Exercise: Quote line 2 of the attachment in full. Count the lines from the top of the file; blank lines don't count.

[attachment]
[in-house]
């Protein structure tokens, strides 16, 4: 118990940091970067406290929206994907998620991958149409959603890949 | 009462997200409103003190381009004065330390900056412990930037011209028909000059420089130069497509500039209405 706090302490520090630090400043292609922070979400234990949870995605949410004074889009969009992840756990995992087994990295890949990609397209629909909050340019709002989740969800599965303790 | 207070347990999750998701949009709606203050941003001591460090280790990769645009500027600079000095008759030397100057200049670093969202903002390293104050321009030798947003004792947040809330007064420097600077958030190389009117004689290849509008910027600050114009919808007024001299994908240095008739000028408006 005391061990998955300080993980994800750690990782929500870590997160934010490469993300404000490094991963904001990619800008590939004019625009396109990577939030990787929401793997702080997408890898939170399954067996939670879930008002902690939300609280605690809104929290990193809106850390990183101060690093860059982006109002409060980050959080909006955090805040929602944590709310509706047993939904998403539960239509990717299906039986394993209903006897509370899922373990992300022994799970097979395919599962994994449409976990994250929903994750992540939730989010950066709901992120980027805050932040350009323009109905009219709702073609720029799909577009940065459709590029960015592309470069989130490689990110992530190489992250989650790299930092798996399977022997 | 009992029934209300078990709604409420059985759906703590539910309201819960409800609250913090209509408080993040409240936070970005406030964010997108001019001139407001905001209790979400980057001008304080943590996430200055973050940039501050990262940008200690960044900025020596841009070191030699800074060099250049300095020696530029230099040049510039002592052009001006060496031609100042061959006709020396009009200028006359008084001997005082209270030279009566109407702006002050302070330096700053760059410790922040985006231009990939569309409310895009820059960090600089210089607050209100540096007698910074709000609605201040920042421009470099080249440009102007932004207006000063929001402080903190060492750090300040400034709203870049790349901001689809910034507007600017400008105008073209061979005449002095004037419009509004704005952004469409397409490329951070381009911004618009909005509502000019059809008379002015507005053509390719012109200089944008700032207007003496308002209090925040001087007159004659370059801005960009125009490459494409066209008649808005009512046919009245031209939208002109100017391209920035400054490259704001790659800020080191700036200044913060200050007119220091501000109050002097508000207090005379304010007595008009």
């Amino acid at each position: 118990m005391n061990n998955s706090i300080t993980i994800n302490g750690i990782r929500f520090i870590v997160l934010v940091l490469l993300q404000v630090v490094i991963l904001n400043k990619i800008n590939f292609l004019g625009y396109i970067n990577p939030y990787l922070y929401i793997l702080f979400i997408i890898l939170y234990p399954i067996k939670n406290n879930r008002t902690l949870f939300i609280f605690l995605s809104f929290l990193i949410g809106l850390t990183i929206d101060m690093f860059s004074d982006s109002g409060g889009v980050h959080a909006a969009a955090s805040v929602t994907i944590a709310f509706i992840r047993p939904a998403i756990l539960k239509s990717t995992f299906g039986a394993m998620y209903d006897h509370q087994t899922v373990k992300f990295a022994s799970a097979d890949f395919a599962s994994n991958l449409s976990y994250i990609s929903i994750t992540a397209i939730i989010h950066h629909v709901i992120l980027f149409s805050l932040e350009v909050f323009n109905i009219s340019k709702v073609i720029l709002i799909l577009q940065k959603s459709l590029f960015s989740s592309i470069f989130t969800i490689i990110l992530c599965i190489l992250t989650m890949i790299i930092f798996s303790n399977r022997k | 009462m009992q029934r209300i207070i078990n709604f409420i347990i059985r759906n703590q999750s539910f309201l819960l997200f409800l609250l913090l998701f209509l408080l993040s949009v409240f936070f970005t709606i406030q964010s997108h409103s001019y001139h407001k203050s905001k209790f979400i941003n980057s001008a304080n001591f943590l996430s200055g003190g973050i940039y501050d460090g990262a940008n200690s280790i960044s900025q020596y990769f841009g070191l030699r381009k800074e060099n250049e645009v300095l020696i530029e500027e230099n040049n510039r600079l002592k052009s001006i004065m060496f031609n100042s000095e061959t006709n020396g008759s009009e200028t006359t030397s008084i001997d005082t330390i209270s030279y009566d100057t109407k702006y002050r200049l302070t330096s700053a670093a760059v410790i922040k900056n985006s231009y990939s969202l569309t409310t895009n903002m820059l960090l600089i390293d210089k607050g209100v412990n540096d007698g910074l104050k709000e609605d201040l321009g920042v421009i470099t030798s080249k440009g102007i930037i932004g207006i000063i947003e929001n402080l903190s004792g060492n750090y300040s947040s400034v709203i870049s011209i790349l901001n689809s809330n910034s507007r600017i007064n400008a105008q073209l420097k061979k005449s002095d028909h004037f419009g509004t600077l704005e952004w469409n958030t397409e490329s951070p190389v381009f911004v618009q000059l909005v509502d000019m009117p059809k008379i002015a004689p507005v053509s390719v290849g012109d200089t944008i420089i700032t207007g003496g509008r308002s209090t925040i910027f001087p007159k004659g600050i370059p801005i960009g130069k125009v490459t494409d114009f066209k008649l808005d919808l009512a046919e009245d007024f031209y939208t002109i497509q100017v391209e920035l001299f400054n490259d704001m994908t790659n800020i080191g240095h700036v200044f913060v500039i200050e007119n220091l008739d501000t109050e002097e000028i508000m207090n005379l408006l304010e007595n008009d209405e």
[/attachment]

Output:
């Protein structure tokens, strides 16, 4: 118990940091970067406290929206994907998620991958149409959603890949 | 009462997200409103003190381009004065330390900056412990930037011209028909000059420089130069497509500039209405 706090302490520090630090400043292609922070979400234990949870995605949410004074889009969009992840756990995992087994990295890949990609397209629909909050340019709002989740969800599965303790 | 207070347990999750998701949009709606203050941003001591460090280790990769645009500027600079000095008759030397100057200049670093969202903002390293104050321009030798947003004792947040809330007064420097600077958030190389009117004689290849509008910027600050114009919808007024001299994908240095008739000028408006 005391061990998955300080993980994800750690990782929500870590997160934010490469993300404000490094991963904001990619800008590939004019625009396109990577939030990787929401793997702080997408890898939170399954067996939670879930008002902690939300609280605690809104929290990193809106850390990183101060690093860059982006109002409060980050959080909006955090805040929602944590709310509706047993939904998403539960239509990717299906039986394993209903006897509370899922373990992300022994799970097979395919599962994994449409976990994250929903994750992540939730989010950066709901992120980027805050932040350009323009109905009219709702073609720029799909577009940065459709590029960015592309470069989130490689990110992530190489992250989650790299930092798996399977022997 | 009992029934209300078990709604409420059985759906703590539910309201819960409800609250913090209509408080993040409240936070970005406030964010997108001019001139407001905001209790979400980057001008304080943590996430200055973050940039501050990262940008200690960044900025020596841009070191030699800074060099250049300095020696530029230099040049510039002592052009001006060496031609100042061959006709020396009009200028006359008084001997005082209270030279009566109407702006002050302070330096700053760059410790922040985006231009990939569309409310895009820059960090600089210089607050209100540096007698910074709000609605201040920042421009470099080249440009102007932004207006000063929001402080903190060492750090300040400034709203870049790349901001689809910034507007600017400008105008073209061979005449002095004037419009509004704005952004469409397409490329951070381009911004618009909005509502000019059809008379002015507005053509390719012109200089944008700032207007003496308002209090925040001087007159004659370059801005960009125009490459494409066209008649808005009512046919009245031209939208002109100017391209920035400054490259704001790659800020080191700036200044913060200050007119220091501000109050002097508000207090005379304010007595008009």